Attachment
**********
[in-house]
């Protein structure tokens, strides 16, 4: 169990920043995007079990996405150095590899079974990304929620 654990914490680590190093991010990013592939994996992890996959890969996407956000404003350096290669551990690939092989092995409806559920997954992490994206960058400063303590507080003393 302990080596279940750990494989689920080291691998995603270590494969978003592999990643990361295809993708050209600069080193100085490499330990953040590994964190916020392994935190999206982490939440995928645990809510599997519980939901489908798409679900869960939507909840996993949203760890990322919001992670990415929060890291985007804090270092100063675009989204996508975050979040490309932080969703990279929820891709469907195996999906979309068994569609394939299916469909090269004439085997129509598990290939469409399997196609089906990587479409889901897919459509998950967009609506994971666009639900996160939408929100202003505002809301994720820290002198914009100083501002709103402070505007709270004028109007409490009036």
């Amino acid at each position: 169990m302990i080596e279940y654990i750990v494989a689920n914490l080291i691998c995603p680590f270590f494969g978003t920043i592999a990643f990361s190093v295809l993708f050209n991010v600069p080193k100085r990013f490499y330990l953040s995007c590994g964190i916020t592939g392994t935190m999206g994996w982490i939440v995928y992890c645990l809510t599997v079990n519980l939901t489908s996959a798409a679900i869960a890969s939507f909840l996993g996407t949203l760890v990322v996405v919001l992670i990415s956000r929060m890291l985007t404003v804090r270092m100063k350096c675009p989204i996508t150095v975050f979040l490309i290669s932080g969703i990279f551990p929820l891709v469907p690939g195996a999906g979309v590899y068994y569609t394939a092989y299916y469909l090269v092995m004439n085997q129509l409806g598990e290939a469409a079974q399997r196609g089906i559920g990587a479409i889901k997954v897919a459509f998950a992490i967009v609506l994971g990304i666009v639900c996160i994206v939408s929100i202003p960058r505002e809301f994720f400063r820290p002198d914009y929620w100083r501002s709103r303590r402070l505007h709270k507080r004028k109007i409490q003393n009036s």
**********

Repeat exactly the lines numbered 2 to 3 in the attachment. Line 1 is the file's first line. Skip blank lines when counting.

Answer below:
């Protein structure tokens, strides 16, 4: 169990920043995007079990996405150095590899079974990304929620 654990914490680590190093991010990013592939994996992890996959890969996407956000404003350096290669551990690939092989092995409806559920997954992490994206960058400063303590507080003393 302990080596279940750990494989689920080291691998995603270590494969978003592999990643990361295809993708050209600069080193100085490499330990953040590994964190916020392994935190999206982490939440995928645990809510599997519980939901489908798409679900869960939507909840996993949203760890990322919001992670990415929060890291985007804090270092100063675009989204996508975050979040490309932080969703990279929820891709469907195996999906979309068994569609394939299916469909090269004439085997129509598990290939469409399997196609089906990587479409889901897919459509998950967009609506994971666009639900996160939408929100202003505002809301994720820290002198914009100083501002709103402070505007709270004028109007409490009036």
């Amino acid at each position: 169990m302990i080596e279940y654990i750990v494989a689920n914490l080291i691998c995603p680590f270590f494969g978003t920043i592999a990643f990361s190093v295809l993708f050209n991010v600069p080193k100085r990013f490499y330990l953040s995007c590994g964190i916020t592939g392994t935190m999206g994996w982490i939440v995928y992890c645990l809510t599997v079990n519980l939901t489908s996959a798409a679900i869960a890969s939507f909840l996993g996407t949203l760890v990322v996405v919001l992670i990415s956000r929060m890291l985007t404003v804090r270092m100063k350096c675009p989204i996508t150095v975050f979040l490309i290669s932080g969703i990279f551990p929820l891709v469907p690939g195996a999906g979309v590899y068994y569609t394939a092989y299916y469909l090269v092995m004439n085997q129509l409806g598990e290939a469409a079974q399997r196609g089906i559920g990587a479409i889901k997954v897919a459509f998950a992490i967009v609506l994971g990304i666009v639900c996160i994206v939408s929100i202003p960058r505002e809301f994720f400063r820290p002198d914009y929620w100083r501002s709103r303590r402070l505007h709270k507080r004028k109007i409490q003393n009036s």